Röger, M., Pfänder, M., and Buck, R., 2006, “Multiple Air-Jet Window Cooling for High-Temperature Pressurized Volumetric Receivers: Testing, Evaluation, and Modeling,” ASME J. Sol. Energy Eng., 128(3), pp. 265–274. [CrossRef]
Hischier, I., Hess, D., Lipiński, W., Modest, M., and Steinfeld, A., 2009, “Heat Transfer Analysis of a Novel Pressurized Air Receiver for Concentrated Solar Power Via Combined Cycles,” J. Therm. Sci. Eng. Appl., 1(4), p. 041002. [CrossRef]
Hischier, I., Leumann, P., and Steinfeld, A., 2012, “Experimental and Numerical Analyses of a Pressurized Air Receiver for Solar-Driven Gas Turbines,” ASME J. Sol. Energy Eng., 134(2), p. 021003. [CrossRef]
Hischier, I., Poživil, P., and Steinfeld, A., 2012, “A Modular Ceramic Cavity-Receiver for High-Temperature High-Concentration Solar Applications,” ASME J. Sol. Energy Eng., 134(1), p. 011004. [CrossRef]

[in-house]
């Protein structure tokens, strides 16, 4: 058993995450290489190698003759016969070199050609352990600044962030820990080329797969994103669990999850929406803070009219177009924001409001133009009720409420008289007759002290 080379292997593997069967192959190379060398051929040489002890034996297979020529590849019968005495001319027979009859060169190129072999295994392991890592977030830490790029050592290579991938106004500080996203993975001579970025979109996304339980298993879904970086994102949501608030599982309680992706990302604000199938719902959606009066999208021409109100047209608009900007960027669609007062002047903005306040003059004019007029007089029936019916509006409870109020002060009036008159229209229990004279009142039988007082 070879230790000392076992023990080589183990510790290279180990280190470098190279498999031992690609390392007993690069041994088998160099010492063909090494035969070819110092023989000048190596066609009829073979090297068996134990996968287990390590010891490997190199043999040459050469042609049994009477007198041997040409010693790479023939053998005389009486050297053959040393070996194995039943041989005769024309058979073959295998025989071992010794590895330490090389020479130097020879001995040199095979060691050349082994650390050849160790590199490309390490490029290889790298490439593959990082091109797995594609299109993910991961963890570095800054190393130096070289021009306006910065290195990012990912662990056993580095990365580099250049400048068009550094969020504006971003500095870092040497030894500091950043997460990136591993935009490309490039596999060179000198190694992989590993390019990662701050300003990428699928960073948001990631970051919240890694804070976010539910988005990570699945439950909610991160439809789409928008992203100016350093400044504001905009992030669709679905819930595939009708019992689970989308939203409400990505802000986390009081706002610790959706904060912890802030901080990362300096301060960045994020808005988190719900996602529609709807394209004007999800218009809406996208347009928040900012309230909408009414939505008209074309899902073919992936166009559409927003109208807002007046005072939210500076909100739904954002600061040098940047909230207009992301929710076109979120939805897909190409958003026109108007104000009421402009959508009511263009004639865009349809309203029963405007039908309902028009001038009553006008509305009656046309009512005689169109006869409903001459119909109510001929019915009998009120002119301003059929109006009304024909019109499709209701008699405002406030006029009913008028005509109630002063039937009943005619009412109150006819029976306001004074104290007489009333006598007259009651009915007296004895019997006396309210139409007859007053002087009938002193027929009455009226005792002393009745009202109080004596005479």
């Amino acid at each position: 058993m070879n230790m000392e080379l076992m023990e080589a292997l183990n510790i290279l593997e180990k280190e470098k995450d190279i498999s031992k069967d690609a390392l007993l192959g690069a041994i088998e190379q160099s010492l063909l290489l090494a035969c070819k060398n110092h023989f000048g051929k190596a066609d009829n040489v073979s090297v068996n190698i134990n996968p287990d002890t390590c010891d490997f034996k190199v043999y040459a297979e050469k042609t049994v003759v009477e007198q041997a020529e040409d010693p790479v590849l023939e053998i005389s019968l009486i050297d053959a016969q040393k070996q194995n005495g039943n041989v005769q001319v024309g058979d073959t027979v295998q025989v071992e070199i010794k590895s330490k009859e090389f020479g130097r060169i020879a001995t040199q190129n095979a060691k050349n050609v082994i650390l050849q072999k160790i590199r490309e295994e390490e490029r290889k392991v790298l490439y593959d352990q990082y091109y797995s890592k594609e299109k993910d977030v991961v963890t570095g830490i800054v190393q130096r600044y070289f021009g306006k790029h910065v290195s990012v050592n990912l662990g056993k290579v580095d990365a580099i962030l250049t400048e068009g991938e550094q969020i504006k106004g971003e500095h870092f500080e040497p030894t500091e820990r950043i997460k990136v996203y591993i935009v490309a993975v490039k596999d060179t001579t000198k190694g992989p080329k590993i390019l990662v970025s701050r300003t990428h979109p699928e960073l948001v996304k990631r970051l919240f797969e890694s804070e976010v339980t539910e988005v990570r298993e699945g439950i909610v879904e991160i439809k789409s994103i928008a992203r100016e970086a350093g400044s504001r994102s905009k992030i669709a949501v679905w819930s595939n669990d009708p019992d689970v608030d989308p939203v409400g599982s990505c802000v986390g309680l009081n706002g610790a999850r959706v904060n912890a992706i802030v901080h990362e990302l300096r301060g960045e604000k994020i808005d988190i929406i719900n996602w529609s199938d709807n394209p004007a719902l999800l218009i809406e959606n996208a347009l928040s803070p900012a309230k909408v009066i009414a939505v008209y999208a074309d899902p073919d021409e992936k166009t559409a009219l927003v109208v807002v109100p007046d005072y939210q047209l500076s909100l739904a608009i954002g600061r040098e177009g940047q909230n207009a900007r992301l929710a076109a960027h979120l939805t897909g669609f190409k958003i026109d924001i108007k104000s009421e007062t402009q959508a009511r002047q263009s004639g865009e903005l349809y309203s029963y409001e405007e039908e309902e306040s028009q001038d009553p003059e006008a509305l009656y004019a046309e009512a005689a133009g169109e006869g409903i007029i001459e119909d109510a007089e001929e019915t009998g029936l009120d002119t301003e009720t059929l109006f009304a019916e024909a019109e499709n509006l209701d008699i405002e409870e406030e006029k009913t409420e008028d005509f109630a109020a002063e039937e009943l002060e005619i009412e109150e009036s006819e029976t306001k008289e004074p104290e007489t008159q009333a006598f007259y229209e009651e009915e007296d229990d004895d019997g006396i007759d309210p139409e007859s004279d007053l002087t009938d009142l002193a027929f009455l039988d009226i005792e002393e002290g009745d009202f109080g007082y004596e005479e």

Munro, R. G., 1997, “Material Properties of a Sintered Alpha-Sic,” J. Phys. Chem. Ref. Data, 26(5), pp. 1195–1203. [CrossRef]
Haussener, S., Coray, P., Lipiński, W., Wyss, P., and Steinfeld, A., 2010, “Tomography-Based Heat and Mass Transfer Characterization of Reticulate Porous Ceramics for High-Temperature Processing,” ASME J. Heat Transfer, 132(2), p. 023305. [CrossRef]
Winston, R., Miñano, J. C., and Benítez, P., 2005, Nonimaging Optics, Elsevier Academic Press, Amsterdam.
Keenan, J. H., Kaye, J., and Caho, J., 1985, Gas Tables, Wiley & Sons, New York.
Rabl, A., 1985, Active Solar Collectors and Their Applications, Oxford University Press, New York.
Petrasch, J., 2010, “A Free and Open Source Monte Carlo Ray Tracing Program for Concentrating Solar Energy Research,” ASME Paper No. ES2010-90206. [CrossRef]
Duffie, J. A., and Beckman, W. A., 2013, Solar Engineering of Thermal Processes, Wiley & Sons, New York.